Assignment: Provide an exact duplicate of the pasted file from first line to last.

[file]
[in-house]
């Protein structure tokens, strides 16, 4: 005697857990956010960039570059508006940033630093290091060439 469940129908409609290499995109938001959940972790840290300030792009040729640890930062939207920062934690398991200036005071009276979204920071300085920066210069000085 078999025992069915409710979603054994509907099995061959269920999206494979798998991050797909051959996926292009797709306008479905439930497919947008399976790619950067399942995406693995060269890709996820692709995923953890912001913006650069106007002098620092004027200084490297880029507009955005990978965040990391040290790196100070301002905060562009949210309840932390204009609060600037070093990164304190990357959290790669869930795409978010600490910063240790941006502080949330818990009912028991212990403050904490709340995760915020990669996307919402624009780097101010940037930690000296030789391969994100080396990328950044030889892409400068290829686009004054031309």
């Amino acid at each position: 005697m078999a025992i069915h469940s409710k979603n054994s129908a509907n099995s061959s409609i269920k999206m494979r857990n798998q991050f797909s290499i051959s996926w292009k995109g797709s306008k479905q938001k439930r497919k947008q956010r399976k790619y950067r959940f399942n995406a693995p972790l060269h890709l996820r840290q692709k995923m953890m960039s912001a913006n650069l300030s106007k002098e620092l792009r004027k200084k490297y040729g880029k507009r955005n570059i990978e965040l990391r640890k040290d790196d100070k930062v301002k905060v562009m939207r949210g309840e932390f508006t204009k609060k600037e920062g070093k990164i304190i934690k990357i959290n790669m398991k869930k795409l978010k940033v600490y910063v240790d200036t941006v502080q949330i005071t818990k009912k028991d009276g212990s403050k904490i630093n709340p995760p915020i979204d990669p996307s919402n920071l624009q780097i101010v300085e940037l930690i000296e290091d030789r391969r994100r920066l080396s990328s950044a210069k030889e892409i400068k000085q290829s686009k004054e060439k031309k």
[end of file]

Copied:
[in-house]
């Protein structure tokens, strides 16, 4: 005697857990956010960039570059508006940033630093290091060439 469940129908409609290499995109938001959940972790840290300030792009040729640890930062939207920062934690398991200036005071009276979204920071300085920066210069000085 078999025992069915409710979603054994509907099995061959269920999206494979798998991050797909051959996926292009797709306008479905439930497919947008399976790619950067399942995406693995060269890709996820692709995923953890912001913006650069106007002098620092004027200084490297880029507009955005990978965040990391040290790196100070301002905060562009949210309840932390204009609060600037070093990164304190990357959290790669869930795409978010600490910063240790941006502080949330818990009912028991212990403050904490709340995760915020990669996307919402624009780097101010940037930690000296030789391969994100080396990328950044030889892409400068290829686009004054031309």
């Amino acid at each position: 005697m078999a025992i069915h469940s409710k979603n054994s129908a509907n099995s061959s409609i269920k999206m494979r857990n798998q991050f797909s290499i051959s996926w292009k995109g797709s306008k479905q938001k439930r497919k947008q956010r399976k790619y950067r959940f399942n995406a693995p972790l060269h890709l996820r840290q692709k995923m953890m960039s912001a913006n650069l300030s106007k002098e620092l792009r004027k200084k490297y040729g880029k507009r955005n570059i990978e965040l990391r640890k040290d790196d100070k930062v301002k905060v562009m939207r949210g309840e932390f508006t204009k609060k600037e920062g070093k990164i304190i934690k990357i959290n790669m398991k869930k795409l978010k940033v600490y910063v240790d200036t941006v502080q949330i005071t818990k009912k028991d009276g212990s403050k904490i630093n709340p995760p915020i979204d990669p996307s919402n920071l624009q780097i101010v300085e940037l930690i000296e290091d030789r391969r994100r920066l080396s990328s950044a210069k030889e892409i400068k000085q290829s686009k004054e060439k031309k």